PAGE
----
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in terms of innovation and politics for two ones. obviously it's a close election. and so campaigns that might have once said, wow, 1%, 2% more of the vote if i you the technique. one or two% and i can use that. there it starting to be a real focus on techniques that can provide very small but measurable boosts. that's one thing that happened after twowp. we realize we are moving to israeli deadlocked. it was the chief pollster and strategies. started writing a memo while the supreme court was still taking up the case, and, you know, the polling data from, you know, from 1984 something like 25% of american were party switchers moved between the two parties. by tbown it was 7%. we are in that era now. a small pert age is the persuadable. most voters are predickble. you know, they like to sell pollsters are undecided in the campaign. there are far fewer voters who are actively moving between the two parties as there were previously. and when you get in to that environment, it's a lot easier for campaigns to visualize where they can get benefits by focusing on turnout or registration f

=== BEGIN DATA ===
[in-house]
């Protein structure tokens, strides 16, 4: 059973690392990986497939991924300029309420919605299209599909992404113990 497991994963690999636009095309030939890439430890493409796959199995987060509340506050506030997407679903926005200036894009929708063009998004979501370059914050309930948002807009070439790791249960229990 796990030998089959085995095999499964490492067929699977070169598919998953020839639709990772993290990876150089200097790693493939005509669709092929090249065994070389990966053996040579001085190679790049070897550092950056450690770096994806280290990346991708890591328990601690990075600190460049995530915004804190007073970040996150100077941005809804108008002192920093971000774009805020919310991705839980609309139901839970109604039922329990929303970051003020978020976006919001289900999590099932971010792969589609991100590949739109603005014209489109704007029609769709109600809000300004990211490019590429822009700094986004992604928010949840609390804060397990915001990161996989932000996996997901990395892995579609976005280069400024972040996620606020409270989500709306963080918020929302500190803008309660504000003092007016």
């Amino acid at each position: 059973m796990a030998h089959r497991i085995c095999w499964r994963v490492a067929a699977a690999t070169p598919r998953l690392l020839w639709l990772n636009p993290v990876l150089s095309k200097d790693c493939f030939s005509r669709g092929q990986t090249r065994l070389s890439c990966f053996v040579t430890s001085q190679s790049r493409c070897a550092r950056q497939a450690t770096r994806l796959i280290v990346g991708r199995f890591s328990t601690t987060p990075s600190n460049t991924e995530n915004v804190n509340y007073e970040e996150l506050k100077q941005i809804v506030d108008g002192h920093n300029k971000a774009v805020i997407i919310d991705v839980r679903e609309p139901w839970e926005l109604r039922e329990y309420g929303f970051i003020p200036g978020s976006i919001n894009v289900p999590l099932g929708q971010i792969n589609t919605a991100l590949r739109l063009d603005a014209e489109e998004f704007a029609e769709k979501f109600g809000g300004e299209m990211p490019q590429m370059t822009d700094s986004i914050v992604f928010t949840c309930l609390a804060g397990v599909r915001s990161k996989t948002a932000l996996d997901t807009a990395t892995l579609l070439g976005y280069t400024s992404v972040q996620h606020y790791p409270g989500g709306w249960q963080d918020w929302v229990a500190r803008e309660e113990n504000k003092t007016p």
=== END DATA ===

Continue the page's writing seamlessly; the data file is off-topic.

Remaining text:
on in the elections these days are taking place. >> host: interesting. what do you want the reader of this book to most understand when they read this book what is that not get that you want them to come away with? >> guest: i want them to understand that what we see on tv and in the newspaper every day as sort of the campaigns is the riddle of everything that is going on. the campaigns are far more than what is set in the ads were some of the candidate goes for the candidates running mate or spouse goes and what the spokesperson says on tv i think too much of the coverage assumes this is the entirety of the campaign activity. most campaigns in all levels most of the people are seeing the campaign and doing other things coming and the -- that sort of surfacing that we see, the candidate giving a speech, buying ads and something going on tv to by the ads in many ways has that changed on decades. the focus is invisible to us. i try to write in this book is taking place with people who don't go on tv and whose names are almost entirely unknown. the outside world has changed dramatically and is cha